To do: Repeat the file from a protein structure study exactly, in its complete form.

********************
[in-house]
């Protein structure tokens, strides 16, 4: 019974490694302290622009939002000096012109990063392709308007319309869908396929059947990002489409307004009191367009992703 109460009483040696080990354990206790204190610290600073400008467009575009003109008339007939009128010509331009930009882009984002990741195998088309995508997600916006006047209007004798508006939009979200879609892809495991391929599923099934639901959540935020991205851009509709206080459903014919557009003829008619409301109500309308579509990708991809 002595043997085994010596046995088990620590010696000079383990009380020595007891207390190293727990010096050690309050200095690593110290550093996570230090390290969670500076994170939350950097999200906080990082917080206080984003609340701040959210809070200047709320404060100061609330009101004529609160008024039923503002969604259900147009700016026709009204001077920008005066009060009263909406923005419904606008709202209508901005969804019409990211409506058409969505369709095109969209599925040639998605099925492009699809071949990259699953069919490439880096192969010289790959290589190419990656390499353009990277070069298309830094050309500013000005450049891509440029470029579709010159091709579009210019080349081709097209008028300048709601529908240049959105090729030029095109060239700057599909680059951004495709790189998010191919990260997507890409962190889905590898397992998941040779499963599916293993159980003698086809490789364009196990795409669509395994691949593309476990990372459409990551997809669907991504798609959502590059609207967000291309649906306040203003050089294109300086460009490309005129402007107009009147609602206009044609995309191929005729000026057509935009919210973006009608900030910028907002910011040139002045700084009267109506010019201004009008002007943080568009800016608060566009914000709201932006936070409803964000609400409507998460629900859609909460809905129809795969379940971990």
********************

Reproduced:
[in-house]
């Protein structure tokens, strides 16, 4: 019974490694302290622009939002000096012109990063392709308007319309869908396929059947990002489409307004009191367009992703 109460009483040696080990354990206790204190610290600073400008467009575009003109008339007939009128010509331009930009882009984002990741195998088309995508997600916006006047209007004798508006939009979200879609892809495991391929599923099934639901959540935020991205851009509709206080459903014919557009003829008619409301109500309308579509990708991809 002595043997085994010596046995088990620590010696000079383990009380020595007891207390190293727990010096050690309050200095690593110290550093996570230090390290969670500076994170939350950097999200906080990082917080206080984003609340701040959210809070200047709320404060100061609330009101004529609160008024039923503002969604259900147009700016026709009204001077920008005066009060009263909406923005419904606008709202209508901005969804019409990211409506058409969505369709095109969209599925040639998605099925492009699809071949990259699953069919490439880096192969010289790959290589190419990656390499353009990277070069298309830094050309500013000005450049891509440029470029579709010159091709579009210019080349081709097209008028300048709601529908240049959105090729030029095109060239700057599909680059951004495709790189998010191919990260997507890409962190889905590898397992998941040779499963599916293993159980003698086809490789364009196990795409669509395994691949593309476990990372459409990551997809669907991504798609959502590059609207967000291309649906306040203003050089294109300086460009490309005129402007107009009147609602206009044609995309191929005729000026057509935009919210973006009608900030910028907002910011040139002045700084009267109506010019201004009008002007943080568009800016608060566009914000709201932006936070409803964000609400409507998460629900859609909460809905129809795969379940971990």